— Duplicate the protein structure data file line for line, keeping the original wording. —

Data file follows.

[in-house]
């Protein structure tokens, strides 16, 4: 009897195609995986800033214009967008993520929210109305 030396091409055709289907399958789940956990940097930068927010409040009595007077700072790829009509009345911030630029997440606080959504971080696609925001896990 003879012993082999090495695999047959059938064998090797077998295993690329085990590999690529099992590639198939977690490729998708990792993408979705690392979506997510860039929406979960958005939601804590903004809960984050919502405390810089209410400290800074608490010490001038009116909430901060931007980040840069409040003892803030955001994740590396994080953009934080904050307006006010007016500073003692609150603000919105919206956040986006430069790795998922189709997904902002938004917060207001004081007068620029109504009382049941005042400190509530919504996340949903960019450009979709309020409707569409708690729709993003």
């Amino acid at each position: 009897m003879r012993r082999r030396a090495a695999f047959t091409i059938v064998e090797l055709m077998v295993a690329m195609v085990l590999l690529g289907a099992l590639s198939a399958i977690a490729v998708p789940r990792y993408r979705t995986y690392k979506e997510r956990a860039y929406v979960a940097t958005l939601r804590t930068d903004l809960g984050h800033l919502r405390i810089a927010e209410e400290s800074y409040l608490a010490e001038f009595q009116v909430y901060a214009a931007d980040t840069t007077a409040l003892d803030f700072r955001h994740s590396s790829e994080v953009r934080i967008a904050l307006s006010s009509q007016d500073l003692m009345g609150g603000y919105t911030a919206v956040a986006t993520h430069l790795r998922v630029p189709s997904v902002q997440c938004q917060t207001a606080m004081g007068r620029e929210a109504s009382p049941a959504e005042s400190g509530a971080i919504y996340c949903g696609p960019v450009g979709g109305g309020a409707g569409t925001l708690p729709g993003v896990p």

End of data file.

[in-house]
């Protein structure tokens, strides 16, 4: 009897195609995986800033214009967008993520929210109305 030396091409055709289907399958789940956990940097930068927010409040009595007077700072790829009509009345911030630029997440606080959504971080696609925001896990 003879012993082999090495695999047959059938064998090797077998295993690329085990590999690529099992590639198939977690490729998708990792993408979705690392979506997510860039929406979960958005939601804590903004809960984050919502405390810089209410400290800074608490010490001038009116909430901060931007980040840069409040003892803030955001994740590396994080953009934080904050307006006010007016500073003692609150603000919105919206956040986006430069790795998922189709997904902002938004917060207001004081007068620029109504009382049941005042400190509530919504996340949903960019450009979709309020409707569409708690729709993003």
């Amino acid at each position: 009897m003879r012993r082999r030396a090495a695999f047959t091409i059938v064998e090797l055709m077998v295993a690329m195609v085990l590999l690529g289907a099992l590639s198939a399958i977690a490729v998708p789940r990792y993408r979705t995986y690392k979506e997510r956990a860039y929406v979960a940097t958005l939601r804590t930068d903004l809960g984050h800033l919502r405390i810089a927010e209410e400290s800074y409040l608490a010490e001038f009595q009116v909430y901060a214009a931007d980040t840069t007077a409040l003892d803030f700072r955001h994740s590396s790829e994080v953009r934080i967008a904050l307006s006010s009509q007016d500073l003692m009345g609150g603000y919105t911030a919206v956040a986006t993520h430069l790795r998922v630029p189709s997904v902002q997440c938004q917060t207001a606080m004081g007068r620029e929210a109504s009382p049941a959504e005042s400190g509530a971080i919504y996340c949903g696609p960019v450009g979709g109305g309020a409707g569409t925001l708690p729709g993003v896990p």